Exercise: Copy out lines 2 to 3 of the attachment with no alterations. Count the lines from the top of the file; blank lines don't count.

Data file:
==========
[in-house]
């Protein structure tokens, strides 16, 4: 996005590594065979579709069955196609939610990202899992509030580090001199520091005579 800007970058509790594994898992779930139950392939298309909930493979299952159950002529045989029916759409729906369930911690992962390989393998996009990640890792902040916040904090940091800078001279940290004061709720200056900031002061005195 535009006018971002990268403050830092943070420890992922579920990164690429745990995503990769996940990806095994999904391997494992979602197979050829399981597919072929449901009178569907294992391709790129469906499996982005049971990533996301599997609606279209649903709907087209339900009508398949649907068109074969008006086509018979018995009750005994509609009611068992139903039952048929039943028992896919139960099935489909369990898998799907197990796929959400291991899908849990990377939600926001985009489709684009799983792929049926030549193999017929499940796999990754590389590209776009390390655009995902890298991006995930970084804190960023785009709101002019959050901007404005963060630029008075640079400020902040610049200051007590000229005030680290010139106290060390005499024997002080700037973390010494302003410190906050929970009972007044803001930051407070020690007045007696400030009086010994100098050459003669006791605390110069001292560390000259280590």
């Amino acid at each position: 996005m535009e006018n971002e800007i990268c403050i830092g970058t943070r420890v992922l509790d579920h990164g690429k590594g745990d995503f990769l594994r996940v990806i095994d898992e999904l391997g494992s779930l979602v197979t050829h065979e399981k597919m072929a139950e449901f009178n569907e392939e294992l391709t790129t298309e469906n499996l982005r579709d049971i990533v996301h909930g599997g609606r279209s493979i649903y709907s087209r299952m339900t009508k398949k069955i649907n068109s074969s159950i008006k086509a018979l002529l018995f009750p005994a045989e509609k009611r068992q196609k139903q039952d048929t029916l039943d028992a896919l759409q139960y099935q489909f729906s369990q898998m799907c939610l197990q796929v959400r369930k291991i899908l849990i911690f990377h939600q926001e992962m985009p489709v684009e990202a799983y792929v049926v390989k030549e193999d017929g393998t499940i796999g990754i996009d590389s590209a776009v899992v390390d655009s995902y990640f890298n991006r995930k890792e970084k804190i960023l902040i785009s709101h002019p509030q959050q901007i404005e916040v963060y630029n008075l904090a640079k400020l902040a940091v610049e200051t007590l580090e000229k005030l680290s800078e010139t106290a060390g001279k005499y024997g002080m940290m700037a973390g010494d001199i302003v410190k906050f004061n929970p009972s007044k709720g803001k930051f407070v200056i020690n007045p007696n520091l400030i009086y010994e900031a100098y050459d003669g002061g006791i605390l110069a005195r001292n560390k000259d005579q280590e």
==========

């Protein structure tokens, strides 16, 4: 996005590594065979579709069955196609939610990202899992509030580090001199520091005579 800007970058509790594994898992779930139950392939298309909930493979299952159950002529045989029916759409729906369930911690992962390989393998996009990640890792902040916040904090940091800078001279940290004061709720200056900031002061005195 535009006018971002990268403050830092943070420890992922579920990164690429745990995503990769996940990806095994999904391997494992979602197979050829399981597919072929449901009178569907294992391709790129469906499996982005049971990533996301599997609606279209649903709907087209339900009508398949649907068109074969008006086509018979018995009750005994509609009611068992139903039952048929039943028992896919139960099935489909369990898998799907197990796929959400291991899908849990990377939600926001985009489709684009799983792929049926030549193999017929499940796999990754590389590209776009390390655009995902890298991006995930970084804190960023785009709101002019959050901007404005963060630029008075640079400020902040610049200051007590000229005030680290010139106290060390005499024997002080700037973390010494302003410190906050929970009972007044803001930051407070020690007045007696400030009086010994100098050459003669006791605390110069001292560390000259280590």
């Amino acid at each position: 996005m535009e006018n971002e800007i990268c403050i830092g970058t943070r420890v992922l509790d579920h990164g690429k590594g745990d995503f990769l594994r996940v990806i095994d898992e999904l391997g494992s779930l979602v197979t050829h065979e399981k597919m072929a139950e449901f009178n569907e392939e294992l391709t790129t298309e469906n499996l982005r579709d049971i990533v996301h909930g599997g609606r279209s493979i649903y709907s087209r299952m339900t009508k398949k069955i649907n068109s074969s159950i008006k086509a018979l002529l018995f009750p005994a045989e509609k009611r068992q196609k139903q039952d048929t029916l039943d028992a896919l759409q139960y099935q489909f729906s369990q898998m799907c939610l197990q796929v959400r369930k291991i899908l849990i911690f990377h939600q926001e992962m985009p489709v684009e990202a799983y792929v049926v390989k030549e193999d017929g393998t499940i796999g990754i996009d590389s590209a776009v899992v390390d655009s995902y990640f890298n991006r995930k890792e970084k804190i960023l902040i785009s709101h002019p509030q959050q901007i404005e916040v963060y630029n008075l904090a640079k400020l902040a940091v610049e200051t007590l580090e000229k005030l680290s800078e010139t106290a060390g001279k005499y024997g002080m940290m700037a973390g010494d001199i302003v410190k906050f004061n929970p009972s007044k709720g803001k930051f407070v200056i020690n007045p007696n520091l400030i009086y010994e900031a100098y050459d003669g002061g006791i605390l110069a005195r001292n560390k000259d005579q280590e």